How Shohei Ohtani's baseball gear has evolved to suit his playstyle
TOKYO -- This MLB season's American League MVP will be announced on Nov. 18 (Nov. 19 Japan time). Among the three finalists, the favorite to win the award is the Los Angeles Angels' Shohei Ohtani, 27, who has wowed fans the world over with his prodigious skills both in the batter's box and on the pitcher's mound. But part of the secret to the Japanese star's game is his equipment, including the bats and cleats he uses.
During the previous offseason, Ohtani approached an official at one of his sponsors, the sports equipment maker Asics Corp., about a bat model that could both strike the ball with greater precision and crush it further.
Until then, he had used a bat with a slenderer barrel. To fatten up its sweet spot, the bat was made thicker from the head to around where the logo is at its center. What prompted the change was the pitching style in MLB: heavy on fastballs with a lot of movement to avoid hard contact. Thickening the bat meant that even if the batter made poor contact, he could get the ball into the air.
The bat's materials have also been changed from the Japanese ash (aodamo), conducive to muscling out hits, to a harder birch that gives a hitter the leeway to slug the ball right back. Yuma Komoto, the company's head of equipment development for Ohtani, told the Mainichi Shimbun it was a bold change: "We'd never had a year with big changes like these before." What led Ohtani to do it was the confidence he felt after spending three years in the majors.
The move has led to success. While Ohtani's batting average this season was .257, his home run total soared. The Japanese star blasted 46 in 2021, compared to 22 -- his previous MLB best --in his first season.
Apart from his bats, Ohtani's other baseball equipment is also evolving year on year.
When he was pitching for the Hokkaido Nippon-Ham Fighters, Ohtani would switch his shoes depending on whether he was pitching. When on the mound, the toe of his right pitcher's shoe, which kept contact with the ground, was protected with leather. At other times he wore position players' shoes. But by the time it was decided in December 2017 that Ohtani would make the jump to MLB, cleats that could be used for both his roles had been made.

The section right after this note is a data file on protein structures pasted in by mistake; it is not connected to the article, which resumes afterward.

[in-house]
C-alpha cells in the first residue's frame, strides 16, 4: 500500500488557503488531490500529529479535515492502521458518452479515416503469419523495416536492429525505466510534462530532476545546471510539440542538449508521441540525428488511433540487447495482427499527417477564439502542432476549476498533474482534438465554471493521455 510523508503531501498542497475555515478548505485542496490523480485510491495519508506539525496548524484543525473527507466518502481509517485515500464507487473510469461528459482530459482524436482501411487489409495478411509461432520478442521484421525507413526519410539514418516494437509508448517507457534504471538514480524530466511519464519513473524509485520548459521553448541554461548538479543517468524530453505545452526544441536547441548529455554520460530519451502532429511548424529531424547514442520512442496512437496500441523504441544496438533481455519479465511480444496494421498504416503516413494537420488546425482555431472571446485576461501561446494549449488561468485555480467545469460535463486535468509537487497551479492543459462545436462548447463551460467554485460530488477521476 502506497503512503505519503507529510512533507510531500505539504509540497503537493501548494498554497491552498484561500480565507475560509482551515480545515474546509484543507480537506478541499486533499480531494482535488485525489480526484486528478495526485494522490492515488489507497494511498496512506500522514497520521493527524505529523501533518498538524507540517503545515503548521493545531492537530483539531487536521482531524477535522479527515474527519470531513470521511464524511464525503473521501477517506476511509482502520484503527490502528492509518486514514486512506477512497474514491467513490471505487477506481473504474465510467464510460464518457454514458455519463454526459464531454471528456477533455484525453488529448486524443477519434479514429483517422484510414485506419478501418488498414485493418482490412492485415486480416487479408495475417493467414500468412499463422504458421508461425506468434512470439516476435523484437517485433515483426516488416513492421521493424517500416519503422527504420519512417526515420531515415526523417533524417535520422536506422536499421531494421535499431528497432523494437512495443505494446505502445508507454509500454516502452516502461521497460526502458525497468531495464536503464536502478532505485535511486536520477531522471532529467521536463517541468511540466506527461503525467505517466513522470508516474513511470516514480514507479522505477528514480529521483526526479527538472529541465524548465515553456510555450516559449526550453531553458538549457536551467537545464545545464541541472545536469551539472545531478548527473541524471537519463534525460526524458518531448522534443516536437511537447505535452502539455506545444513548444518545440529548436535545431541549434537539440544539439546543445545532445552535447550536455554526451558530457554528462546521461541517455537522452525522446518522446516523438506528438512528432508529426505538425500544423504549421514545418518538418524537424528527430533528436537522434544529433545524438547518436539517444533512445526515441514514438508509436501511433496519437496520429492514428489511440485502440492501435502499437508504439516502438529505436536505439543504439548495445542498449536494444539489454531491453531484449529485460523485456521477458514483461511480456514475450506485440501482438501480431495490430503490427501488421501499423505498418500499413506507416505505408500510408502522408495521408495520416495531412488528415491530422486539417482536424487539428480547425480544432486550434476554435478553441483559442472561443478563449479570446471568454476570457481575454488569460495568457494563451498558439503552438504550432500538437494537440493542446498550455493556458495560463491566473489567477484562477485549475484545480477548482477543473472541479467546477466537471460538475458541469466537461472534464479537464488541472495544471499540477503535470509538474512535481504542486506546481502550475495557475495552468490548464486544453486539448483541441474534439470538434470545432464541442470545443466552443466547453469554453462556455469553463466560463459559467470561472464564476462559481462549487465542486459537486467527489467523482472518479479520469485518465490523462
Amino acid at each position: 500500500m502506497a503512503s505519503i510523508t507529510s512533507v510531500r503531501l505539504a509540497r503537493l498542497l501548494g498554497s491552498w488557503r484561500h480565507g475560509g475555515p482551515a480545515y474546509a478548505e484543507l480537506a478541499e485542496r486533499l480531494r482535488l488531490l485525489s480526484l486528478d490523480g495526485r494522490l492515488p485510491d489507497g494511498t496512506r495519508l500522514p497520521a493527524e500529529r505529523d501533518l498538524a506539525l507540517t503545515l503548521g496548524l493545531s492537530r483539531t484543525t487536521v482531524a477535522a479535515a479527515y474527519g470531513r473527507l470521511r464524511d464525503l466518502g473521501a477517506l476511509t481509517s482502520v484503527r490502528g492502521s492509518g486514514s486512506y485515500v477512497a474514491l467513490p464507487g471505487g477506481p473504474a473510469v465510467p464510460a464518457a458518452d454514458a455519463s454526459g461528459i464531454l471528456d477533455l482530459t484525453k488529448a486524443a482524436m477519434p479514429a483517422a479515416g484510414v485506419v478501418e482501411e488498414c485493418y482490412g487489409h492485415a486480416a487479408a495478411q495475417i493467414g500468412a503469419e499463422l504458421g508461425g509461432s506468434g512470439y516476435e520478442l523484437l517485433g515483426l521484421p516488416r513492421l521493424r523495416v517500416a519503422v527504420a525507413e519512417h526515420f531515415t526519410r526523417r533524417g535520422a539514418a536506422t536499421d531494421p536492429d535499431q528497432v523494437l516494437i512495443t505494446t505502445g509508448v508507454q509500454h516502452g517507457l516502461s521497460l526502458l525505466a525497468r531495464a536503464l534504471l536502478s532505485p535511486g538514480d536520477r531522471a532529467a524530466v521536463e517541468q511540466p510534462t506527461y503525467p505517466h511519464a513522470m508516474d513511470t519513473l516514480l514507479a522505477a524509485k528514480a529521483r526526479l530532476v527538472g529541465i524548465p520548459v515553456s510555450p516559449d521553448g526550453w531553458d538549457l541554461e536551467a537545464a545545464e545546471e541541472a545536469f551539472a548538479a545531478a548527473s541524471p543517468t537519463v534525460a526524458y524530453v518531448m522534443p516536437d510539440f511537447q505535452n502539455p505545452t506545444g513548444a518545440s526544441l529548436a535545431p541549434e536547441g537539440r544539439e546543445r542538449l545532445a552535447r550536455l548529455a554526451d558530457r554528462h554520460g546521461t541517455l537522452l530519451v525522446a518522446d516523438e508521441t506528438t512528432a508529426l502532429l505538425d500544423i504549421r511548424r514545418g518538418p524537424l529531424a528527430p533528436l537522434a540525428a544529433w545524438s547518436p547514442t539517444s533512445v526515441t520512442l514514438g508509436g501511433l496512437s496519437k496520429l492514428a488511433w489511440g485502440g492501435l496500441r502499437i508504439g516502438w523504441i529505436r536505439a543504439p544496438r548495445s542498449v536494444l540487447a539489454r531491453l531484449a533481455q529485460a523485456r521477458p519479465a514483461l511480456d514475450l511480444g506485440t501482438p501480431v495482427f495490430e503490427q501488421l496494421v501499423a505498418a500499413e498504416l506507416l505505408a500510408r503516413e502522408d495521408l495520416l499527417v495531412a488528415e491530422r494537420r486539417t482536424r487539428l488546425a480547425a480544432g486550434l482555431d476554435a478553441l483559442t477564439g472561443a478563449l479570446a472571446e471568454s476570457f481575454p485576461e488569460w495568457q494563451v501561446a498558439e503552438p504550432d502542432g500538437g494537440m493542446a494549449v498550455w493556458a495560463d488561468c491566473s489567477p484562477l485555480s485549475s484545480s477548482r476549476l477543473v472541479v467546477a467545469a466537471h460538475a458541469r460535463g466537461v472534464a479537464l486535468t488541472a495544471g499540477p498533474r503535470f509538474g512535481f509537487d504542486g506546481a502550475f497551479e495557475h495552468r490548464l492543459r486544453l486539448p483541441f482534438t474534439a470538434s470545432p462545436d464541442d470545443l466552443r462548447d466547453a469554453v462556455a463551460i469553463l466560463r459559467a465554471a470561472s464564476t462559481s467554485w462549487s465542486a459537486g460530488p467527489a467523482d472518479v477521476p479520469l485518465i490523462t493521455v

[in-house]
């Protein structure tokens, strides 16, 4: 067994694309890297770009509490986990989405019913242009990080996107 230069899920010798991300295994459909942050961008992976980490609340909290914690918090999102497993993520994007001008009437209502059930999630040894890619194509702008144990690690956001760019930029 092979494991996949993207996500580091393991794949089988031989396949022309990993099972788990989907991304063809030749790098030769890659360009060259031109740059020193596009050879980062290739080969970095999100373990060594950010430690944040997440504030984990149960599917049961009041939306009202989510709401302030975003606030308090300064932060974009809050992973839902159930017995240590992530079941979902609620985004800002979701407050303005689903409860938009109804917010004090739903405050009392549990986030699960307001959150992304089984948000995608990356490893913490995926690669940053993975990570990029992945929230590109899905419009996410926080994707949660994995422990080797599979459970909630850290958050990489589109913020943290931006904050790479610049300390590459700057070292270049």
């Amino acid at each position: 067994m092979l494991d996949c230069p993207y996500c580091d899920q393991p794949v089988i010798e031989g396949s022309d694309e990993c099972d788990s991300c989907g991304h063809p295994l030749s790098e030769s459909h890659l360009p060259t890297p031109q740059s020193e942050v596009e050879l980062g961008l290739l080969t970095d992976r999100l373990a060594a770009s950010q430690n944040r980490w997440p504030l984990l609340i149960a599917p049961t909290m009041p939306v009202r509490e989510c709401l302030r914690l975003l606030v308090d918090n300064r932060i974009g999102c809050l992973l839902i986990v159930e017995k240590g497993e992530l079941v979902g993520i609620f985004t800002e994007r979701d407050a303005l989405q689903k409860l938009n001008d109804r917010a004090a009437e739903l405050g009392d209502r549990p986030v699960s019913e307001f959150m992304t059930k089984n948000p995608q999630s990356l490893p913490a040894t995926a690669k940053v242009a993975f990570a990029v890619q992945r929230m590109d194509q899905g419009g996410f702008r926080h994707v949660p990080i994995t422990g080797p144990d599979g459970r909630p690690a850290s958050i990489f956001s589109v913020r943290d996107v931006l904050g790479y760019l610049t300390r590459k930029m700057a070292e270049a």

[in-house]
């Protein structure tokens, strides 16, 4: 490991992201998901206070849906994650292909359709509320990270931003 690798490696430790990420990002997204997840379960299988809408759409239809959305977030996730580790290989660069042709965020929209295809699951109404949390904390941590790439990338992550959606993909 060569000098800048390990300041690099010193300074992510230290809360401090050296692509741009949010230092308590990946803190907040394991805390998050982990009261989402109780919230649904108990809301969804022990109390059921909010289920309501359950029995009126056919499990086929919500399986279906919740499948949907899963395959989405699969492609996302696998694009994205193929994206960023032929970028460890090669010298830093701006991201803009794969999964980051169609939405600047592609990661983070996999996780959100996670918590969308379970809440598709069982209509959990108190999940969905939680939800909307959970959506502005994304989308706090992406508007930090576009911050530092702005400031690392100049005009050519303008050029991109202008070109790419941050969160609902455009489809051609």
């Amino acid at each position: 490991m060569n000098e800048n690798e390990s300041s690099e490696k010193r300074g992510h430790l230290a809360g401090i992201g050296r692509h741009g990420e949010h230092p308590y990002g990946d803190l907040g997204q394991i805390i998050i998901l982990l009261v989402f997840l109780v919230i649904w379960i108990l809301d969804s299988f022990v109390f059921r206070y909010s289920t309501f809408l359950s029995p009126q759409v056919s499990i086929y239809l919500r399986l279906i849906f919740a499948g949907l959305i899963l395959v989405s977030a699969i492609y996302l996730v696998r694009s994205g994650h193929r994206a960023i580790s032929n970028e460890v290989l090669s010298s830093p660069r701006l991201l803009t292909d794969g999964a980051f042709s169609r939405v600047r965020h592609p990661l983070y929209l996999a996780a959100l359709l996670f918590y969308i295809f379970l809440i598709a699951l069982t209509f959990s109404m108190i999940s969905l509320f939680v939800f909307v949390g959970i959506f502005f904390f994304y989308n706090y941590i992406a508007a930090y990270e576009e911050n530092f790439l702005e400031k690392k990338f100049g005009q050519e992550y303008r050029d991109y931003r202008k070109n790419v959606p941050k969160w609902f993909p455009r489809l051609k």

The soles of standard cleats have uneven raised parts, but from 2020 there has been greater emphasis on avoiding loss of balance when players stand on one leg, and the shoes improved by getting flatter soles. As the changes have mounted, so the design has gotten closer to Ohtani's ideal.
When he was with the Fighters, Ohtani requested the development of a guard he could use when hitting to protect his right hand, his pitching hand. In the event of a pitch hitting the batter, the guard's resin material dampens the impact, and while originally the equipment was only used to protect the back of the hand, since arriving in the U.S. Ohtani has requested it be made larger so it can cover his wrist, too.
According to Komoto, who has supported the two-way player since his first year as a pro, when the company proposes new equipment to Ohtani, he always tries it out and gives clear feedback, like "this is good" and "this isn't quite right."
"Although he has firm principles, he recognizes when something of quality is good with a very level view. That stance seems to be at work in his play, too. If he were to come to us and say he wants to play in a different way next year, we'd like to support him with new equipment," Komoto said.
(Japanese original by Takumi Hosoya, Sports News Department)